Trials of Arab Modernity
Literary Affects and the New Political by Tarek El-Ariss
Trials of Arab Modernity: Literary Affects and The New Political by Tarek El-Ariss is a sequence of seven chapters that connect Arabic literary texts from the 1800s to the present day. Through these examples he discusses and critiques the Arab experience in relation to modernity. He does not employ the expected models such as colonial discourse or Orientalism. Rather, the book traces a lineage of affects – emphasis here is on bodily experiences – that are the outcome of the subject's or protagonist's encounter with modernity, while referencing contemporary philosophy and social theory. Focusing on the body as a site for transforming the master narrative of both European and Arab modernity, El-Ariss aims the spotlight at the affects of those encounters.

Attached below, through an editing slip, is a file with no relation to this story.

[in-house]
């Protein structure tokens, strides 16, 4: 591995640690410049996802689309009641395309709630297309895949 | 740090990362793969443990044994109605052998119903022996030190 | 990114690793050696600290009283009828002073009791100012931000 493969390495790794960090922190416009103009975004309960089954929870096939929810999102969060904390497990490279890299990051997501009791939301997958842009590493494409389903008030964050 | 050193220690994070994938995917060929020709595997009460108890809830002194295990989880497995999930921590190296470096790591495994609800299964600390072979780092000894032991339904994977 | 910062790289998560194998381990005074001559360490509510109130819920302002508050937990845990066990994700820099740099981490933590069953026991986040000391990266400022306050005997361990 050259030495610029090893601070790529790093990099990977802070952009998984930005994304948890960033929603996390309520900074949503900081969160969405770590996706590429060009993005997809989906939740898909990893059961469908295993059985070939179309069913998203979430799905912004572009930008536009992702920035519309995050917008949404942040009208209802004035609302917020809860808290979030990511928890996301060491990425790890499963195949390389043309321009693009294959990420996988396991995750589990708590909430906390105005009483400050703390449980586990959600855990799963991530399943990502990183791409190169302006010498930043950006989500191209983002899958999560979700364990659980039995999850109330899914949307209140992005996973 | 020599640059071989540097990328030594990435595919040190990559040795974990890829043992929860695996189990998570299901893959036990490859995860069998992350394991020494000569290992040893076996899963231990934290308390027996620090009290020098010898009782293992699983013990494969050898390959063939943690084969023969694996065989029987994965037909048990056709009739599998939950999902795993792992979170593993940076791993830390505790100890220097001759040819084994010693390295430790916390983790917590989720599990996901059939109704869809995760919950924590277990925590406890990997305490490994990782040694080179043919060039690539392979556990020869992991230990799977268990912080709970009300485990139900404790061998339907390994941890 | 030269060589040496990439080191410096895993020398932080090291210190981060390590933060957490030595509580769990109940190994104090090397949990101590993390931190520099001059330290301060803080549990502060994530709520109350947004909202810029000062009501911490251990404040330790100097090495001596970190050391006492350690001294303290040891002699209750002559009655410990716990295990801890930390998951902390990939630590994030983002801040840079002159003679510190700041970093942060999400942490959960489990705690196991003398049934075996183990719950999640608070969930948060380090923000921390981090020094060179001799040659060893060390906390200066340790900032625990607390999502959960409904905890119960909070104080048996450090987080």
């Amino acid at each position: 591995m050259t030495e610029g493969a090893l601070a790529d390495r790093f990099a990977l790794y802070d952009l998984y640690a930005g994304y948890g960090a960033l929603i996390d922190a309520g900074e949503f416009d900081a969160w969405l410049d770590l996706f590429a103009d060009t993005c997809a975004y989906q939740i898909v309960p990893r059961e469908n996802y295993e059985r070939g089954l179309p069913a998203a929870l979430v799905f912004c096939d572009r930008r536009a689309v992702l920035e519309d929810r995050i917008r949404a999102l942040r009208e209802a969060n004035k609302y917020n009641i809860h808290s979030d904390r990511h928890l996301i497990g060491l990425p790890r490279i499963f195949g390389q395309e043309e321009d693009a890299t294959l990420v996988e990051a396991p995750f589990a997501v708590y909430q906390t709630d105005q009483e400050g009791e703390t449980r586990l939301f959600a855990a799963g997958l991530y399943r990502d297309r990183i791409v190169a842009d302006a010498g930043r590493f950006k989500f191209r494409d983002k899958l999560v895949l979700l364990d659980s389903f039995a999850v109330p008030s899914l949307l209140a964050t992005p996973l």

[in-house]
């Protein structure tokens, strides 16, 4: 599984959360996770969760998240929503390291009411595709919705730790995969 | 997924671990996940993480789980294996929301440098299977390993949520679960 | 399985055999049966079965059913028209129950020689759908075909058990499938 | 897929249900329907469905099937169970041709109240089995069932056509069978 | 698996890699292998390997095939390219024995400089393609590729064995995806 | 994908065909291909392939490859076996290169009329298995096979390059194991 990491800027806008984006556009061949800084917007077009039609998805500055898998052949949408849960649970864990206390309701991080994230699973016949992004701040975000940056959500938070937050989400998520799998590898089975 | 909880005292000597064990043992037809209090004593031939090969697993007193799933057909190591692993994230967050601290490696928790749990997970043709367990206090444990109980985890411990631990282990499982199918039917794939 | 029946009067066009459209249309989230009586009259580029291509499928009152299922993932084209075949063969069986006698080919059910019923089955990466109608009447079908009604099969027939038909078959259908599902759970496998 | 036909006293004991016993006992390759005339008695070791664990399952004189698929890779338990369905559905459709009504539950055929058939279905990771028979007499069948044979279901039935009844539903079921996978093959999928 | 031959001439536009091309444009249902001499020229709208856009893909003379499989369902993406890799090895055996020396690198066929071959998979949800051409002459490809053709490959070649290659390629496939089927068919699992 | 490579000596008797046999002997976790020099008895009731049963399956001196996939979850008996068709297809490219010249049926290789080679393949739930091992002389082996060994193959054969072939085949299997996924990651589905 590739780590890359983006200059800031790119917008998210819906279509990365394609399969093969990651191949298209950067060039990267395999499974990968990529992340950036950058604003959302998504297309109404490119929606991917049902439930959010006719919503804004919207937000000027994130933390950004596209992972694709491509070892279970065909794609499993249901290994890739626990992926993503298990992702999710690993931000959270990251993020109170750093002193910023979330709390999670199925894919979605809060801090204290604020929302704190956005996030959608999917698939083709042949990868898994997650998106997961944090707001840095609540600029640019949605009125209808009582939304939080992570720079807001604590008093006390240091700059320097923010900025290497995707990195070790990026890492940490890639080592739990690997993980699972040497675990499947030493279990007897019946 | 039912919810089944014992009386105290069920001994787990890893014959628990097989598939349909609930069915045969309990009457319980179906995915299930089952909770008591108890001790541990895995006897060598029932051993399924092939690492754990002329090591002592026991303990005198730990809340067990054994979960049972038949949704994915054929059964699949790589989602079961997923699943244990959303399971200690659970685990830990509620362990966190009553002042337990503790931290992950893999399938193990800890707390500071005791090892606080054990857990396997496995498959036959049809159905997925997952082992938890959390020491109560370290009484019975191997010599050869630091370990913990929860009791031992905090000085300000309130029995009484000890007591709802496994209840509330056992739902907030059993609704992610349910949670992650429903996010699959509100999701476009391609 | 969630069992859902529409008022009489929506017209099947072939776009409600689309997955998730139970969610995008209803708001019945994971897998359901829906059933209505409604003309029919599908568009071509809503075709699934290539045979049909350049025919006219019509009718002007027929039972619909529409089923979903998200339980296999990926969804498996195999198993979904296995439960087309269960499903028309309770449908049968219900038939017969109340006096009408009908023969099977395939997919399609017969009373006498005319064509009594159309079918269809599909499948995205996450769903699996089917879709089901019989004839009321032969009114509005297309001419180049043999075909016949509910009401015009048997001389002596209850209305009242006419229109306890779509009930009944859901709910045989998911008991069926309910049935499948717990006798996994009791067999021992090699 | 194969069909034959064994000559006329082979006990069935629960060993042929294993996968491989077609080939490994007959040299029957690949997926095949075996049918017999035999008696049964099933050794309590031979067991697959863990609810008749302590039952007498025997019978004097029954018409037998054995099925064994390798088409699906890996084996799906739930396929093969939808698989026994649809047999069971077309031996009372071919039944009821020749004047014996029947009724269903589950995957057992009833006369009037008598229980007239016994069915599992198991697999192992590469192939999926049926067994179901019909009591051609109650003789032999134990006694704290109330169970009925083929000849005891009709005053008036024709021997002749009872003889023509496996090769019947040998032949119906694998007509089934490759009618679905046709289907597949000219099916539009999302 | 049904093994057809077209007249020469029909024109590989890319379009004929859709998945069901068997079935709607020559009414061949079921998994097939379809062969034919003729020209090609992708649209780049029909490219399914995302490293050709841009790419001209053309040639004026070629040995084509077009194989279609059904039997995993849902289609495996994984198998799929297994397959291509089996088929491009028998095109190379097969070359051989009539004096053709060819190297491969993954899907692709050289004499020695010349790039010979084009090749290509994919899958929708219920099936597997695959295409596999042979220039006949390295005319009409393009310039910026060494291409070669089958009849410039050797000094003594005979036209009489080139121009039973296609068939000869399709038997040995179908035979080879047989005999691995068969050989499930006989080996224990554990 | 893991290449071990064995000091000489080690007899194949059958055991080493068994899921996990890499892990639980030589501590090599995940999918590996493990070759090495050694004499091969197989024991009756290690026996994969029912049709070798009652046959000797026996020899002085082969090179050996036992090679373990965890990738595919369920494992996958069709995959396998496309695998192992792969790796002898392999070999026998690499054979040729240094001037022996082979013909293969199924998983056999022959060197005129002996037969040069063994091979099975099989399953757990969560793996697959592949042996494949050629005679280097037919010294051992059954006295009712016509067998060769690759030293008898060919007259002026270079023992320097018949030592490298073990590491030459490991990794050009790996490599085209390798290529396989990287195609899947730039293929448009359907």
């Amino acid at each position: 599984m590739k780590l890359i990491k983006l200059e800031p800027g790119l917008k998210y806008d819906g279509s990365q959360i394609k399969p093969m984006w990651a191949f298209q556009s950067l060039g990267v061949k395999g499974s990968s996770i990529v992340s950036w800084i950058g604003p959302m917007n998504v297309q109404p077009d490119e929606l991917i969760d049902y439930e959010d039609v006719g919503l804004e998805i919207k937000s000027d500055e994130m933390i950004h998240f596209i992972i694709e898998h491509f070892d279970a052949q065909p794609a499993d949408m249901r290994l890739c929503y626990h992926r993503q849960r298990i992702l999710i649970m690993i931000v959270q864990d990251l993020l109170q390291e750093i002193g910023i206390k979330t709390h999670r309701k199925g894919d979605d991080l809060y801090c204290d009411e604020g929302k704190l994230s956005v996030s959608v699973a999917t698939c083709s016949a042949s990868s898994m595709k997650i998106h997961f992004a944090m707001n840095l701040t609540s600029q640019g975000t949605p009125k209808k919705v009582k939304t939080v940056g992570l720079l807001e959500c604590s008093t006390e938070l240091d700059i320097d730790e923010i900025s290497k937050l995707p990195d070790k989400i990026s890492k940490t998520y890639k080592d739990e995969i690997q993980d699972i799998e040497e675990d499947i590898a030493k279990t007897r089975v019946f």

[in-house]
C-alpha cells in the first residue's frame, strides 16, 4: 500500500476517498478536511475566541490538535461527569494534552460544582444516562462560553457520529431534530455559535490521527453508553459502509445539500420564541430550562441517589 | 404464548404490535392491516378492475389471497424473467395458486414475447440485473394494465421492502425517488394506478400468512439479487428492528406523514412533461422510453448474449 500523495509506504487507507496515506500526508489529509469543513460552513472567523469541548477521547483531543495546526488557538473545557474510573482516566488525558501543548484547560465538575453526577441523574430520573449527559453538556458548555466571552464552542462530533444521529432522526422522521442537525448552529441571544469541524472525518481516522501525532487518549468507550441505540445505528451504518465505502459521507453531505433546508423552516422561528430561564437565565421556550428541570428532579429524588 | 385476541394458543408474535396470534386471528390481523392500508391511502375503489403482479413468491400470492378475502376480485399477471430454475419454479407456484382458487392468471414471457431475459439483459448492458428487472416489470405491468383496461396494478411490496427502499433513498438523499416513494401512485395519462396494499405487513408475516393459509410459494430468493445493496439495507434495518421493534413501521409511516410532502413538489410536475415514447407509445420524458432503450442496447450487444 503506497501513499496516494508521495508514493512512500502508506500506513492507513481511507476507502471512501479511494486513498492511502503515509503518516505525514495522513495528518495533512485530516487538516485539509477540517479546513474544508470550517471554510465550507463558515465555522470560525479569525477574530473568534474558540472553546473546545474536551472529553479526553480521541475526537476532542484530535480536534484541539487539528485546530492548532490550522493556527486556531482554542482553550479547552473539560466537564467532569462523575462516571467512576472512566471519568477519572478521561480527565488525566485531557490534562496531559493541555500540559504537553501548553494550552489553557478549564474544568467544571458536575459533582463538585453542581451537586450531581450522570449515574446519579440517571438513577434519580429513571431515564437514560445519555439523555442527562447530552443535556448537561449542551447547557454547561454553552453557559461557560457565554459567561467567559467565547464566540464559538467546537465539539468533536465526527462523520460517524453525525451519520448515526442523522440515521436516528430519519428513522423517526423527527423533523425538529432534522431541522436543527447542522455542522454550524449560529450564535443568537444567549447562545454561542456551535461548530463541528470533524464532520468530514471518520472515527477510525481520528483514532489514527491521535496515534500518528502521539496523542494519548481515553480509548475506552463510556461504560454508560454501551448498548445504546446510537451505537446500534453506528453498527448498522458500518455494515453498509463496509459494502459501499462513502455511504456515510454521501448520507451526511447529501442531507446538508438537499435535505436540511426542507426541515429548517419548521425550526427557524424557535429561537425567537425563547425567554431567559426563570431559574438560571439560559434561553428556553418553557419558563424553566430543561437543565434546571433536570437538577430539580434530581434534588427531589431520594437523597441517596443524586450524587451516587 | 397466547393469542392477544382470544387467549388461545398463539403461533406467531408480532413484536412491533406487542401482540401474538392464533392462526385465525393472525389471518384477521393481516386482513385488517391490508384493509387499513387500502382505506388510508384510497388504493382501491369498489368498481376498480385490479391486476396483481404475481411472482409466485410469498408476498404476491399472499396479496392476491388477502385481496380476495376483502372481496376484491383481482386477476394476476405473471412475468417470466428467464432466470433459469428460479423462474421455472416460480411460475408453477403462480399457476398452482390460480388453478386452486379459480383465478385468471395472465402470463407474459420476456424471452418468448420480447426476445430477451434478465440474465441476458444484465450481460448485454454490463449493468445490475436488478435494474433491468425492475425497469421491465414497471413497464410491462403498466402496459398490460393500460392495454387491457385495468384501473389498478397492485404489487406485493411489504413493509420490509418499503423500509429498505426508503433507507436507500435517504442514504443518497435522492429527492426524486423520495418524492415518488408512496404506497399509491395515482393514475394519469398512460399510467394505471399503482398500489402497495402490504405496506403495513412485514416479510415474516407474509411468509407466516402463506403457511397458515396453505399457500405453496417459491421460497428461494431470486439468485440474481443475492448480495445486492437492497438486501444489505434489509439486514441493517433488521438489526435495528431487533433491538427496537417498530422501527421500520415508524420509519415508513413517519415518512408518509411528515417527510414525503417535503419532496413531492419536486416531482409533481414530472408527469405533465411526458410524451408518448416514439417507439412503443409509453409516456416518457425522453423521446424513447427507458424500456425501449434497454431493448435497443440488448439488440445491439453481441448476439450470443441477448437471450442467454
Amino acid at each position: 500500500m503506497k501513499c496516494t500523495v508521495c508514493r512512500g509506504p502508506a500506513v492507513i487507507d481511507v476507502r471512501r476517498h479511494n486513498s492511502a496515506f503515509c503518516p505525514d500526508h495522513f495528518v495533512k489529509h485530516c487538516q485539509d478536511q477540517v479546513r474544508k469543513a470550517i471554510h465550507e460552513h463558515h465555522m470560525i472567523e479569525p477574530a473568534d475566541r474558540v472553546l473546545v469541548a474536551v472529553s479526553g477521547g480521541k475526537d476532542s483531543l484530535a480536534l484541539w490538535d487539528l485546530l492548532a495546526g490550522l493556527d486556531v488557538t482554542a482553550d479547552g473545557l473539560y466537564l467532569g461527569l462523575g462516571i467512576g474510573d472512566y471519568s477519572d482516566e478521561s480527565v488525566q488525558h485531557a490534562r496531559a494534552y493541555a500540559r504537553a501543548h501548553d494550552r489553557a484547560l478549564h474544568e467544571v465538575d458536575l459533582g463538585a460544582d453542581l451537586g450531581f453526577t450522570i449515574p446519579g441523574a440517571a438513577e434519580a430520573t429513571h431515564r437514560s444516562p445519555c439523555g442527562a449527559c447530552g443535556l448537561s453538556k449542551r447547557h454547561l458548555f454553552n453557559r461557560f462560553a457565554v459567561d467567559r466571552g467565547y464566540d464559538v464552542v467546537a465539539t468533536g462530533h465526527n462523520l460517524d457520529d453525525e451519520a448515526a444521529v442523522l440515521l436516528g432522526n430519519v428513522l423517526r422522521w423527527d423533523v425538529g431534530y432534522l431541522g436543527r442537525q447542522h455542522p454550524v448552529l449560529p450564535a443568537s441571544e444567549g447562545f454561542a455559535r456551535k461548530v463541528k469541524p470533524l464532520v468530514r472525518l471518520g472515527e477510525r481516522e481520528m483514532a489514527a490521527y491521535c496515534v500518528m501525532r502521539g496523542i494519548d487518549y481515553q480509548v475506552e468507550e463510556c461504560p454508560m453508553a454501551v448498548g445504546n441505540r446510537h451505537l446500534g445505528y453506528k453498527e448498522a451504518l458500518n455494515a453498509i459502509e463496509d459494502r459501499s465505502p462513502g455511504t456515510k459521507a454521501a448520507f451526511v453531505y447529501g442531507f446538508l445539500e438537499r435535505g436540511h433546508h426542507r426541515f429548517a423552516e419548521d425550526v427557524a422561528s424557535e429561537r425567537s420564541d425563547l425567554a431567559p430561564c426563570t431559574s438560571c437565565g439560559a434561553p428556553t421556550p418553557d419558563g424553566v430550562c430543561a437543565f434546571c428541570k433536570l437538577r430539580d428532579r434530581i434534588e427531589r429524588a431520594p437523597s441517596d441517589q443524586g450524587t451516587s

At the onset, he deconstructs the narrative of the Nahda – the Arab cultural renaissance – and shifts away from the established 'East-West' binary that oversimplifies complex realities so as to provide a rigorous reading of Arab modernity through the trials found in various forms of Arab literature. Most of the examples relate to Arab experiences abroad, with others taking place in Egypt, ranging from the beginning of the dissolution of the Ottoman Empire to the 'Arab Spring'. El-Ariss looks to Arabic literature and fiction to select the moments at which modernity is performed through specific trials. These experiences – sometimes mundane actions – become the platform on which to analyse run-ins with modernity. With a critical spirit, El-Ariss takes a pointed look at actual moments depicted in travelogues and fiction that describes, 'travellers and literary characters as they wander, run, take shelter, crouch, faint, panic, and go mad.' These are encounters of mostly Arab men (with the exception of two female protagonists, one of whom is caught up in faking her identify to that of a Khaleeji princess).